I’ve seen some interesting and weird products over the years, but the Rover Camera Cart must be up there at the top of the list.
The Rover Camera Dolly is a so-called all-terrain camera dolly that has a built-in stabilization system and it’s made by Snoppa, which is a Chinese company that makes entry-level gimbals for smartphones and camcorders. small size.
Above are the only two videos I could find showing the product.
Snoppa claims the Rover Camera Dolly can be moved manually or automatically along a predefined path over a variety of terrains.
It has a claimed payload capacity of 15 kg / 33 lbs. What you need to consider is that you must use a tripod with this product and if you plan to use a tripod suitable for medium to large sized digital cinema cameras, the weight will add up quickly. What also concerns me is that there doesn’t seem to be a locking mechanism for where the tripod attaches to the Rover.
The Rover also comes with a monopod that you can use with smaller cameras if needed.
Personally, I don’t think I would be too keen to put an expensive camera on this device and use it in rough terrain.
It also has a series of control interfaces and an image transmission module. This module includes an HDMI IN, SDI IN, USC-C input (for camera control) and an expansion port for use with the remote control.
You can operate the Rover via an app, via remote control or via a pan handle.
You can not only control the trolley remotely, but also some cameras.
So how does it work?
The Camera Rover Dolly uses an active damping system. Each wheel has its own independent gyro sensor, Hall effect sensor and accelerometer. These work together to send information to a brushless motor which then makes adjustments. These adjustments are supposed to be able to be made in less than 50 nanoseconds.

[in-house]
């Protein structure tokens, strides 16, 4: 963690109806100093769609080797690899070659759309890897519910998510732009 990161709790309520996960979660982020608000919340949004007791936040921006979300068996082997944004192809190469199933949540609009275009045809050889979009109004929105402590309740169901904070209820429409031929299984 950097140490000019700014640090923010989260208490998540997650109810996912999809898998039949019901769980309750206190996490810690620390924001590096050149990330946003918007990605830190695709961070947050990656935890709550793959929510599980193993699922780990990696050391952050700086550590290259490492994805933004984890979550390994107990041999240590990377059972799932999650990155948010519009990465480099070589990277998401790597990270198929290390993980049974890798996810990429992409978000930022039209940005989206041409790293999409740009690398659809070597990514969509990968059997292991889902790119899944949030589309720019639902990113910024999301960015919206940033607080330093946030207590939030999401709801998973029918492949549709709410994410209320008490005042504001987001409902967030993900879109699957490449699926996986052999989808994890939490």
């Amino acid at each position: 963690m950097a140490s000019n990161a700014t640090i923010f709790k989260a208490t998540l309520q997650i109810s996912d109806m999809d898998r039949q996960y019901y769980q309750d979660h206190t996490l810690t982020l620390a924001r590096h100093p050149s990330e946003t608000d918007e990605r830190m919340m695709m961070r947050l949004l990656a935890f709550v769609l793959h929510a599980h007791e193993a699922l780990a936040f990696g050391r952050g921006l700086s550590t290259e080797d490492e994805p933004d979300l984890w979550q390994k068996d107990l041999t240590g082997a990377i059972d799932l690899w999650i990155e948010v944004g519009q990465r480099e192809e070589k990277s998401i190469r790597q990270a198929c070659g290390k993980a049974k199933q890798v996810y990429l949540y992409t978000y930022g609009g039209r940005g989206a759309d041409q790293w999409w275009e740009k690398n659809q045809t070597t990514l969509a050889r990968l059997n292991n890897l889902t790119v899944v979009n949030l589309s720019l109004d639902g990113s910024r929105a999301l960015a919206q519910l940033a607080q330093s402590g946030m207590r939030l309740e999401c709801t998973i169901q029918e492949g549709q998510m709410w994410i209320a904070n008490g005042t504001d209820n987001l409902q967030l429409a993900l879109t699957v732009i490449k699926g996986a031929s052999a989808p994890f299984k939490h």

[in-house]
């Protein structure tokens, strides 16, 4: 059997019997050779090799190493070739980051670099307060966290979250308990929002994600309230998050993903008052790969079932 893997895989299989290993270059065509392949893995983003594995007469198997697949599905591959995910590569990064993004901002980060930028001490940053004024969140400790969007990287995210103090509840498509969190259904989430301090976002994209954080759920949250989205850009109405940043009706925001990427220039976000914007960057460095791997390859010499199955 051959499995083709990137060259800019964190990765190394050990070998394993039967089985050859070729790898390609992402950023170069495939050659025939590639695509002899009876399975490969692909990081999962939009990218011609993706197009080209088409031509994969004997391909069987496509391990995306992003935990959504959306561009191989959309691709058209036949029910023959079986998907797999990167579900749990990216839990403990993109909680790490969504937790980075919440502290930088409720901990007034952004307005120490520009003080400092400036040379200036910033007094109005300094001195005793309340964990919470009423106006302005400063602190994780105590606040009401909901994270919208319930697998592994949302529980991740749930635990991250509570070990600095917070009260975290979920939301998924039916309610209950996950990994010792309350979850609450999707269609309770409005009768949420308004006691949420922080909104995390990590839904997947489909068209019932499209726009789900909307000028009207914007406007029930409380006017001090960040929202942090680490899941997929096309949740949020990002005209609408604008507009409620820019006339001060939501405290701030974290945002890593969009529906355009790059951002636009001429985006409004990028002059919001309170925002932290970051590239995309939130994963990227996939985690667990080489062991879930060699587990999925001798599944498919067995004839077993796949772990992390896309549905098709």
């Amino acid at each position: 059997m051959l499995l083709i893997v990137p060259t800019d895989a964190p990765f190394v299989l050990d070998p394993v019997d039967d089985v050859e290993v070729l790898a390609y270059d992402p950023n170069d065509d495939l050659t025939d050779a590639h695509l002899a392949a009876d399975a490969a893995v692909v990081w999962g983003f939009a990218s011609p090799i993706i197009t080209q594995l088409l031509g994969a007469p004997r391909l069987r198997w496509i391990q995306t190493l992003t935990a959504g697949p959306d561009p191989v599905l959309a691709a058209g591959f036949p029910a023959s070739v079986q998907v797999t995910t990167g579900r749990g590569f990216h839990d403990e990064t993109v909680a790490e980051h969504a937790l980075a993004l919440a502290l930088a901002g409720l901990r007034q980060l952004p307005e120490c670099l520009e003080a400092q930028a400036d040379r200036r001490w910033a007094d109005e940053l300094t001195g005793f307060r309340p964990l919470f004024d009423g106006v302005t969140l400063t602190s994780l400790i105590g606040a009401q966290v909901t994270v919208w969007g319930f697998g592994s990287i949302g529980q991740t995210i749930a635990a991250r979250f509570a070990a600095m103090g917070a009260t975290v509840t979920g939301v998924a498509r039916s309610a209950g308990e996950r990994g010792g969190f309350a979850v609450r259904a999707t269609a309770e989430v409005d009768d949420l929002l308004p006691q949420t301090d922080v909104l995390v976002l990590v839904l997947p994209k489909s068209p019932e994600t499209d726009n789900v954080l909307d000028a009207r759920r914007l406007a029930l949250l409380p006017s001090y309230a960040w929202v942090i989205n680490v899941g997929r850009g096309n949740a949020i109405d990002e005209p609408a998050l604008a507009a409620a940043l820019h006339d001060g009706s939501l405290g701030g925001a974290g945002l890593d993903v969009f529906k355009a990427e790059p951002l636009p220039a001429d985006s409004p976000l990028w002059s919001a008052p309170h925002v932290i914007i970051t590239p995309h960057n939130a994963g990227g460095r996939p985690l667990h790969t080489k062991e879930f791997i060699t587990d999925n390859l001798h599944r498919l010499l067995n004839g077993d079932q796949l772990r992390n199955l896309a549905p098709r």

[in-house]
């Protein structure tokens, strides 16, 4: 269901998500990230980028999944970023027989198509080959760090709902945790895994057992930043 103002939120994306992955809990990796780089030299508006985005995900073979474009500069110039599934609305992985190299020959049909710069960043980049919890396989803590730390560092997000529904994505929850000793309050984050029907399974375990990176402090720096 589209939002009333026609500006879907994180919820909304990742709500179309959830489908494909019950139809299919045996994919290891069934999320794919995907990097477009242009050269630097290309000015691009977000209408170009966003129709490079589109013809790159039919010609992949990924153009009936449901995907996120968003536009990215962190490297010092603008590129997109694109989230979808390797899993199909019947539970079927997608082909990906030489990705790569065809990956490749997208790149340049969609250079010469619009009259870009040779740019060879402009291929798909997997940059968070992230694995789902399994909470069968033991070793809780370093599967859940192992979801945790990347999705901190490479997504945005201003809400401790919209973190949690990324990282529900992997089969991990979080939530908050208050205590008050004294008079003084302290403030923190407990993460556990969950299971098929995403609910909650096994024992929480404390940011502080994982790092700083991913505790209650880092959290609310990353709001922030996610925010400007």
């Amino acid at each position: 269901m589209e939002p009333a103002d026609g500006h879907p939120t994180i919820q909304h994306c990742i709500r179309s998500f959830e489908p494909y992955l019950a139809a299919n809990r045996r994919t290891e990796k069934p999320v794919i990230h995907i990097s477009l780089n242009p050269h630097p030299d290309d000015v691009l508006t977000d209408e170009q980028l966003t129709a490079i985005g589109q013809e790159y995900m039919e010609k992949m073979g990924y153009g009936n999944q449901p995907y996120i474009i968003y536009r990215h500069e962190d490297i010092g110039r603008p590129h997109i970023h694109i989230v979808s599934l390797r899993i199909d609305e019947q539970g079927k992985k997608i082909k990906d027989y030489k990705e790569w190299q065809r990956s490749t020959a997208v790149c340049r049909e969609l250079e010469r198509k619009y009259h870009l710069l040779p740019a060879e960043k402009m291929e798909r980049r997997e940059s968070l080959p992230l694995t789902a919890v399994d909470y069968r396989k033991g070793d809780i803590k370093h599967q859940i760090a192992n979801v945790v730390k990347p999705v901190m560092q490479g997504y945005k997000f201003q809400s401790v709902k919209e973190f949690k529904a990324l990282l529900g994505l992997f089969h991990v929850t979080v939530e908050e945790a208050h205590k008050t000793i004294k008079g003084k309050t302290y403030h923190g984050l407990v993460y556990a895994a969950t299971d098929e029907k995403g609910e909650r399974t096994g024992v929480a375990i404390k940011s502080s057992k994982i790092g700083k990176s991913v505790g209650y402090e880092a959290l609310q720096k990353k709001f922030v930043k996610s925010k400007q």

Each wheel of the Snoppa Camera Dolly is also equipped with its own steering motor, so all three wheels can operate independently of each other. This allows it to be able to rotate 360 degrees.
By using an adaptive algorithm, it is claimed that the speed of the Rover can be precisely controlled.
Snoppa states that the Camera Rover Dolly’s top speed is 18.6 mph / 30 km/h, which is quite fast.
There are different operating modes of the Rover:
- To free
- To follow
In ORTHO mode, you can move in or out, or move left or right.
In To free mode, you can move the Rover in any direction you want.
In BOW mode, you can make the Rover move in a full or semi-circle around an object or subject.
In Prescheduled mode, you can set a motion pattern and have the Rover repeat it.
In Lock mode, the Rover will move, but the direction of the camera will always remain the same. It’s basically like a parallax mode on a slider or cart.
In To follow mode, the mobile will follow a path and the direction of the camera will always follow this same path.
In Target mode, if you are shooting a stationary subject that is not moving, the camera’s mobile and direction will always track that subject.
Snoppa has also included a nifty way to be able to manually guide the Rover through a scene and along the way it will record and remember the route. This way, you can bring it back to the starting point and it will be able to perform repeatable movements along a complex path.
You can also use the Rover to create a moving timelapse or hyperlapse.
What is it made of?
Camera Rover Dolly is mainly made of carbon fiber and aluminum.
The Rover Camera Dolly uses a dual battery system that works in parallel. The batteries are also supposed to be flight safe according to Snoppa, however, the specs page lists the batteries as having a capacity of 216Wh.
Price and availability
You can sign up for an early bird discount on the Rover Camera Cart. The pre-registration price is US$2,399 and the regular retail price will be US$3,599. Now when you send your email, you can make a reservation by paying $9.90 and this is also claimed to get you an additional $200 discount on the price.
Even though it doesn’t say anything on their website, the Rover Camera Dolly is going to be launched on indiegogo.
Although it looks like an interesting product, I have my doubts about its actual performance. I think calling it all terrain is a little misleading as it will only work on reasonably flat surfaces and it cannot be used on inclines or hills.
All images on the website only show small size cameras with lightweight tripods, there are no actual photos where a medium or large size digital cinema camera with a decent tripod is used. There is not a single video on the website showing how the product works. You have to go to YouTube to find anything, and even then there isn’t much footage of the actual camera used on the Rover Dolly.
What do you think of the Rover Camera Dolly? Is this a product that interests you? Let us know in the comments section below.